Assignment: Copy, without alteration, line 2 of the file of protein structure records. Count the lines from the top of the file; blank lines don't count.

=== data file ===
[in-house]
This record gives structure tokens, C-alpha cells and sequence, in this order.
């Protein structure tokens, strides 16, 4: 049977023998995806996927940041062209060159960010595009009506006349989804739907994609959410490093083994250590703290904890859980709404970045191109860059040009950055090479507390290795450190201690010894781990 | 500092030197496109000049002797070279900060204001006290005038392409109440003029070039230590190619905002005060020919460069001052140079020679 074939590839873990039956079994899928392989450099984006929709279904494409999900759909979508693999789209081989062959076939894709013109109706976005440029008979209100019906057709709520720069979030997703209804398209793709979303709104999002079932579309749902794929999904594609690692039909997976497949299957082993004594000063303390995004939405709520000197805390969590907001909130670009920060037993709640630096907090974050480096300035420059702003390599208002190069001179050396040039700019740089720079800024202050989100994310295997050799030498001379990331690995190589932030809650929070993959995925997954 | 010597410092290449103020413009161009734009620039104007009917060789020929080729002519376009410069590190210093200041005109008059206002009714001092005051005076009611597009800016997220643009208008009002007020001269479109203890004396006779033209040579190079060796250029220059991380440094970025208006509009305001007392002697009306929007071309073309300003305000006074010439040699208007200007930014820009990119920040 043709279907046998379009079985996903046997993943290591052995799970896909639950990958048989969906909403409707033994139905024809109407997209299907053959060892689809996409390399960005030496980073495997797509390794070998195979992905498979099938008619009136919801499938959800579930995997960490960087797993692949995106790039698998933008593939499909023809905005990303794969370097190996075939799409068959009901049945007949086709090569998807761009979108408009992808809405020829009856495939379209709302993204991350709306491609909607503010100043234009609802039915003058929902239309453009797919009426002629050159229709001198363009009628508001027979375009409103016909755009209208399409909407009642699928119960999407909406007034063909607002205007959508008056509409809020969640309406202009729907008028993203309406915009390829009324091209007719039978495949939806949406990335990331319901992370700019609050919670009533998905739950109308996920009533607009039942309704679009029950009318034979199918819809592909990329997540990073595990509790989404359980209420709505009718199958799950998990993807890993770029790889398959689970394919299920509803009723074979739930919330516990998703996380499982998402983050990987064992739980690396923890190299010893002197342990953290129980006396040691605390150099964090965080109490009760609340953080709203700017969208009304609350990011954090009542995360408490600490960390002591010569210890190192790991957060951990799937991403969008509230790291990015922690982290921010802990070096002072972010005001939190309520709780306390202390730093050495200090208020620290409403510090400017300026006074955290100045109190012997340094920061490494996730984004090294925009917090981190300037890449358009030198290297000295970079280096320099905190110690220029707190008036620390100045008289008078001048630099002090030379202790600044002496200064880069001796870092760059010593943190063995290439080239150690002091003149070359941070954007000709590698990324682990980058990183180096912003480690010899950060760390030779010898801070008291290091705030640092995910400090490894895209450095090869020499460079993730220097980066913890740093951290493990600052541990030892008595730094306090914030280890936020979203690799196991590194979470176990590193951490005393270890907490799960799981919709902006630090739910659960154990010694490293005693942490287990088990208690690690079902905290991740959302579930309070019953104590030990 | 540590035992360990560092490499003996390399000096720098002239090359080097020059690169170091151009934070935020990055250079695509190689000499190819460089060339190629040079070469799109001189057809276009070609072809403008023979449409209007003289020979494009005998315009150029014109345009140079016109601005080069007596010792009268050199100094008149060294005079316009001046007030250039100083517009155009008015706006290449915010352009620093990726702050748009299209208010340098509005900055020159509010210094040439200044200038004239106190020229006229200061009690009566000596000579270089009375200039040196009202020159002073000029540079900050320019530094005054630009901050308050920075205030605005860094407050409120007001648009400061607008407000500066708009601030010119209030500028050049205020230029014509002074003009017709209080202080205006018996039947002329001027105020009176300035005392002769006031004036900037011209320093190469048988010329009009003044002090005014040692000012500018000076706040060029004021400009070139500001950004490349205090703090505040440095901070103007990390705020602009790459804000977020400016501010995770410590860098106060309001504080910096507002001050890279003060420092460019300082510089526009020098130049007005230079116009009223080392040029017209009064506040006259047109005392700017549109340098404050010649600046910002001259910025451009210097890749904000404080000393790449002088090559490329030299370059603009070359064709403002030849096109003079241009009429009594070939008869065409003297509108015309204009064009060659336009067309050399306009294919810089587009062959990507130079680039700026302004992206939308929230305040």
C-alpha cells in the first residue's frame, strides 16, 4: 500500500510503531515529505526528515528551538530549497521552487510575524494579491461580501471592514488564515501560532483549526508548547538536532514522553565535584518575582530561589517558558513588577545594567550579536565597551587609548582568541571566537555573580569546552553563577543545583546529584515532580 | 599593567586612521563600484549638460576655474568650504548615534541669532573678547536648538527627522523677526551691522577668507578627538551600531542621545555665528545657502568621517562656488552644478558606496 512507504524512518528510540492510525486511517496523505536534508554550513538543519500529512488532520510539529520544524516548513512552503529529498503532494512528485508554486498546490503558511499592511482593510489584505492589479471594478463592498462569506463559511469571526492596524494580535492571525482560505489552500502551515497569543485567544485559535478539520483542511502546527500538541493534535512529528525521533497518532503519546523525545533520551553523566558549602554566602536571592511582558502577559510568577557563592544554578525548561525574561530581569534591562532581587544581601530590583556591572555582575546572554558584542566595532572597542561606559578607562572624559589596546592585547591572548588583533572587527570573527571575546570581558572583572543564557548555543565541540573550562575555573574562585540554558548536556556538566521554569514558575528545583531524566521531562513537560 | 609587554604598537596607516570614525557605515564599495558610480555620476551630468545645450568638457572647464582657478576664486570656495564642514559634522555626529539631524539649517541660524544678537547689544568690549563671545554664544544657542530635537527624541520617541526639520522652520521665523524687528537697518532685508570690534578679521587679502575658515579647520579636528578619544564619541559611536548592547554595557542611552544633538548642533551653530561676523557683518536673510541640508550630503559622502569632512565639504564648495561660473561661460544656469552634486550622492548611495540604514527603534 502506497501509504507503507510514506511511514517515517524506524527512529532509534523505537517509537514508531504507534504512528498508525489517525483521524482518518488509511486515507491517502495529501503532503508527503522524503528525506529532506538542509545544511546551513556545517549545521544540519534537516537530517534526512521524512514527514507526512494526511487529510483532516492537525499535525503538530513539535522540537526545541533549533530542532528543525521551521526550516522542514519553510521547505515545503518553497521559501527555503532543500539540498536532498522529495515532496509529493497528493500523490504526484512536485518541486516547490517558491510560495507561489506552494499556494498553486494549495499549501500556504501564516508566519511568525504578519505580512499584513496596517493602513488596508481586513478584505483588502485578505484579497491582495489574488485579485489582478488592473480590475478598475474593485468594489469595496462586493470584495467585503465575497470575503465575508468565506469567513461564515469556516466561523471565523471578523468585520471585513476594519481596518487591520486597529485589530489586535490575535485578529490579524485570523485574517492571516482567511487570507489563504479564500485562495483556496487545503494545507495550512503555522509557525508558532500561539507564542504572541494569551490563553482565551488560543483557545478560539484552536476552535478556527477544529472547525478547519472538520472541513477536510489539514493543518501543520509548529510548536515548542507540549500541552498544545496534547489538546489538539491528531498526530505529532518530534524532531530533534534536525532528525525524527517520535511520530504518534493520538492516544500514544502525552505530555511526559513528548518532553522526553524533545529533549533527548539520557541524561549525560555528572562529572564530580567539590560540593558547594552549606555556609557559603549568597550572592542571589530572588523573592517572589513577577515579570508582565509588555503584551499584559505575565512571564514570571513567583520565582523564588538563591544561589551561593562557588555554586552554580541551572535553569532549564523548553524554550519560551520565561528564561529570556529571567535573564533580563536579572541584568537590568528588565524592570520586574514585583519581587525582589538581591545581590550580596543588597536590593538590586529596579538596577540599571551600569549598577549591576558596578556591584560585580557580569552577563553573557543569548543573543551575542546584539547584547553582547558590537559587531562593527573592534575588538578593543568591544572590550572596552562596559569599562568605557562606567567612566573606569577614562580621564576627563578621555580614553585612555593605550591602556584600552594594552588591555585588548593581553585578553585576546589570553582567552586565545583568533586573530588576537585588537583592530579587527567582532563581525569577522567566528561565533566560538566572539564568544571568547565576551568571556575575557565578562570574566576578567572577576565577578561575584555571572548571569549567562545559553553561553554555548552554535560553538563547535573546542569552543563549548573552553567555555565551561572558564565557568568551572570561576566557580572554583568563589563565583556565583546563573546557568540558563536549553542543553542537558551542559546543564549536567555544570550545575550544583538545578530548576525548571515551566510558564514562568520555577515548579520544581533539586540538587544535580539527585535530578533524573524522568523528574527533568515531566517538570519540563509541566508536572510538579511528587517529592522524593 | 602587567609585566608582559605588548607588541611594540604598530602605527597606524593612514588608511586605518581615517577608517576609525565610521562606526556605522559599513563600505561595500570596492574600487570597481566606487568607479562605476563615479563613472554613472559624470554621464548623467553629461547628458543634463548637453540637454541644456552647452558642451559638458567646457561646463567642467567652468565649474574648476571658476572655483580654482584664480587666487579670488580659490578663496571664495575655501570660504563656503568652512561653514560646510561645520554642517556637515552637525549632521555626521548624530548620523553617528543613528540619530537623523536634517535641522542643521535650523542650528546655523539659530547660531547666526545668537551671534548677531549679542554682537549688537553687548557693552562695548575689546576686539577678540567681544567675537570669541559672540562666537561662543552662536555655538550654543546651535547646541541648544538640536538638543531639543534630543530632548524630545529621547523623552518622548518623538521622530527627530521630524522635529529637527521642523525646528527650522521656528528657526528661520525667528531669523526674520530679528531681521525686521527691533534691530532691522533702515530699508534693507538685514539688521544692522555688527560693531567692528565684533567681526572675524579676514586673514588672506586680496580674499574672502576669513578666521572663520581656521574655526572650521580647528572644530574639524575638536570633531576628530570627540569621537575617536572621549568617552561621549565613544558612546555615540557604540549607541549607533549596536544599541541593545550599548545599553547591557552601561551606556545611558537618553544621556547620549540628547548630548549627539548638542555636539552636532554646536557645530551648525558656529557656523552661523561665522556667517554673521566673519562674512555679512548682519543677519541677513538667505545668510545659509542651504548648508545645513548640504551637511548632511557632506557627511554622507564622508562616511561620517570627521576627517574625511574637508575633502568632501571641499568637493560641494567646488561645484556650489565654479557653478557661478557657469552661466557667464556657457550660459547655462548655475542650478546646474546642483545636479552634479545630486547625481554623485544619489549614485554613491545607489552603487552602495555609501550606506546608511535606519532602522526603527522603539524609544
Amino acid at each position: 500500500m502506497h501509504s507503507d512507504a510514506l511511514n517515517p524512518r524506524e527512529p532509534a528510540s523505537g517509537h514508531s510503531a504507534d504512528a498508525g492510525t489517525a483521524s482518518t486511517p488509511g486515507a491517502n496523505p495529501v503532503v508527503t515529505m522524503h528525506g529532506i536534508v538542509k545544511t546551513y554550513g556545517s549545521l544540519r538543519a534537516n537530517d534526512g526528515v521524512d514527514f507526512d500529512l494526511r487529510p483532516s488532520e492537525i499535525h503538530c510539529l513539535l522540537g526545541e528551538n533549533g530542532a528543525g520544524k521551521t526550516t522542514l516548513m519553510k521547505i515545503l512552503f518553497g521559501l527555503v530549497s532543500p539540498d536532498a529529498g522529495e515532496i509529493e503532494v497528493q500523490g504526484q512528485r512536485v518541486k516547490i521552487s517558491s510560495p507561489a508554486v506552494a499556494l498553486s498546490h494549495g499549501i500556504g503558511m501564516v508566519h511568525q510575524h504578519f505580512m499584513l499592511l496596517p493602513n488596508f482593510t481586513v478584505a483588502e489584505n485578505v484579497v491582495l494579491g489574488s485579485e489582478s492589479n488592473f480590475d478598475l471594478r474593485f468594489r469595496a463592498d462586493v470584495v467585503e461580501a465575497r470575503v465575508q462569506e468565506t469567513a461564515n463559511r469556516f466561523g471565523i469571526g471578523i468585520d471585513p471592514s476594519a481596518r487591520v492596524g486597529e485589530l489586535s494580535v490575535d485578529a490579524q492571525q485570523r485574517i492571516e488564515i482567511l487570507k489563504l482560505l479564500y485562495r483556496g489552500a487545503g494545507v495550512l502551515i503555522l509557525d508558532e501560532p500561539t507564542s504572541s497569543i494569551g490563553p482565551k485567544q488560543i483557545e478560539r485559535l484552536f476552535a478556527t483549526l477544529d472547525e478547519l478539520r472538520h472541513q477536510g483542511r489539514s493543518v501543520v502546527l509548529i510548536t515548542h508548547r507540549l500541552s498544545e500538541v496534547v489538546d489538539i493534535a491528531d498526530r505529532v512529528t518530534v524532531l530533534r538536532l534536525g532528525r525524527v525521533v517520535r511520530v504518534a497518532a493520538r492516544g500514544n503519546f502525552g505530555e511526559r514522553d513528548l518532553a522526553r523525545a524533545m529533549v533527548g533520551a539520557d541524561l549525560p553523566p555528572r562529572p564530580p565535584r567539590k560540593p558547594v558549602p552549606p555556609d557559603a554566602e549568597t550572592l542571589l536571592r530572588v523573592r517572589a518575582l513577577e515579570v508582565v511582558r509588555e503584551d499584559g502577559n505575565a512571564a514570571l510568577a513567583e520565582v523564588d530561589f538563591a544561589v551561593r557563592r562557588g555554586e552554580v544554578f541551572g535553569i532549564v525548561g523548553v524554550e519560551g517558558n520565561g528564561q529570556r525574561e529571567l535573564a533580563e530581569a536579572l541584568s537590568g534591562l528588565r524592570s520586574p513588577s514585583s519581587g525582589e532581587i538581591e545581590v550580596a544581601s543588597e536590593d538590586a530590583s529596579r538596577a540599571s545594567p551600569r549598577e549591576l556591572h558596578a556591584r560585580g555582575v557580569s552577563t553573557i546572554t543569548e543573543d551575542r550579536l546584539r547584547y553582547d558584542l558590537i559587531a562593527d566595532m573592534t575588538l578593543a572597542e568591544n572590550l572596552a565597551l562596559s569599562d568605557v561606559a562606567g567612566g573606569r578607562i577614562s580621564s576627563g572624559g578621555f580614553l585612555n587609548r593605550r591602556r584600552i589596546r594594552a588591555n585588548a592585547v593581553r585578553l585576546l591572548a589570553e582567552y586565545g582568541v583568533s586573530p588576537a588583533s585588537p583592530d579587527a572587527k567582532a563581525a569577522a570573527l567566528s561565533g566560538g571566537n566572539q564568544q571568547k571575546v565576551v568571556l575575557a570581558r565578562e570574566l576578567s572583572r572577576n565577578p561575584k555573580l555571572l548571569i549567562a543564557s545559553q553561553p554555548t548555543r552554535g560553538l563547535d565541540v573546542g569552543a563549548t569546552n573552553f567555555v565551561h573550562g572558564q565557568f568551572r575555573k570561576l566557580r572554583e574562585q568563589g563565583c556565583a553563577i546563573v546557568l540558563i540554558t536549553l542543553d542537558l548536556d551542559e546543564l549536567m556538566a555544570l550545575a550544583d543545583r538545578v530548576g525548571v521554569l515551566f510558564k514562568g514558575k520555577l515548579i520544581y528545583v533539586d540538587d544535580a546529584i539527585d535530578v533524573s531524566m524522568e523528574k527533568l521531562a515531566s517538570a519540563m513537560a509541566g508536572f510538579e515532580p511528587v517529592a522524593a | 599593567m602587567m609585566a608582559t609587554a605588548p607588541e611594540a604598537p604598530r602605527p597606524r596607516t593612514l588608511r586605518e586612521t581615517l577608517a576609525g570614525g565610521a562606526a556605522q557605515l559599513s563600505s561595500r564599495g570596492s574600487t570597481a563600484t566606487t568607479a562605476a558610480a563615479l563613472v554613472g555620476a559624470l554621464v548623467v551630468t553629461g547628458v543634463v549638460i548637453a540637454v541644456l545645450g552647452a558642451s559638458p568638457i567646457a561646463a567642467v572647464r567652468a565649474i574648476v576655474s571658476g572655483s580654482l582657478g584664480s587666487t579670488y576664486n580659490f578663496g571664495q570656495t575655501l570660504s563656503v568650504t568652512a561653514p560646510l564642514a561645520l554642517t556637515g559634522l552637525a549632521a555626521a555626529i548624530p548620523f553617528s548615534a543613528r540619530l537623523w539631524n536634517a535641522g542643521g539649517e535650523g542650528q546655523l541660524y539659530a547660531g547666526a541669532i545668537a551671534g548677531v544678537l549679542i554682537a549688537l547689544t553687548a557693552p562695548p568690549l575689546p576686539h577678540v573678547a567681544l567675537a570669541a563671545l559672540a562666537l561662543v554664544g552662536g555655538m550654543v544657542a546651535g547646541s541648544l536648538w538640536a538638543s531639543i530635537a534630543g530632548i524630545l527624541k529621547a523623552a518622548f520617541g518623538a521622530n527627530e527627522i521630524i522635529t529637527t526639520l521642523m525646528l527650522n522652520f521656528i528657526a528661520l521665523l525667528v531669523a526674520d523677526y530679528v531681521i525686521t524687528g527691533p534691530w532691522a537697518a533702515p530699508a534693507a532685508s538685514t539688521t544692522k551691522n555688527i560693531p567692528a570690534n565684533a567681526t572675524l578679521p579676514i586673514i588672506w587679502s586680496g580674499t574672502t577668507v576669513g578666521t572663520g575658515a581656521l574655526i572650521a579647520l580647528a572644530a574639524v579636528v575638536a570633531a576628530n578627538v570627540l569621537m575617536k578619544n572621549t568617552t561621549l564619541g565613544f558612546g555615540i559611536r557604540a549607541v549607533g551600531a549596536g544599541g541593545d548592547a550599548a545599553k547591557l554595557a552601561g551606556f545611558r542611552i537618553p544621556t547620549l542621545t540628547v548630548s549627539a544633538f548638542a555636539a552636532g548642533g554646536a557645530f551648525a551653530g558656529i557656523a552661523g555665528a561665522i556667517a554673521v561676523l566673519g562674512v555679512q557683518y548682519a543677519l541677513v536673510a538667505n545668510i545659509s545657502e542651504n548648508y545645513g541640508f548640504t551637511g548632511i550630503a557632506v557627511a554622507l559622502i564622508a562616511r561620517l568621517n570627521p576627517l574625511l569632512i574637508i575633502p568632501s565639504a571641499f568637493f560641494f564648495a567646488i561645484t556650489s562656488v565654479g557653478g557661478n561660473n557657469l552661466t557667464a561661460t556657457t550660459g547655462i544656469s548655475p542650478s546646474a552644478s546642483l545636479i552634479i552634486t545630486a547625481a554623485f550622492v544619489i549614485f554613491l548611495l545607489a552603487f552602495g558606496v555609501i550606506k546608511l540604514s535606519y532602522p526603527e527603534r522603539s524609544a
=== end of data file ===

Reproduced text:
This record gives structure tokens, C-alpha cells and sequence, in this order.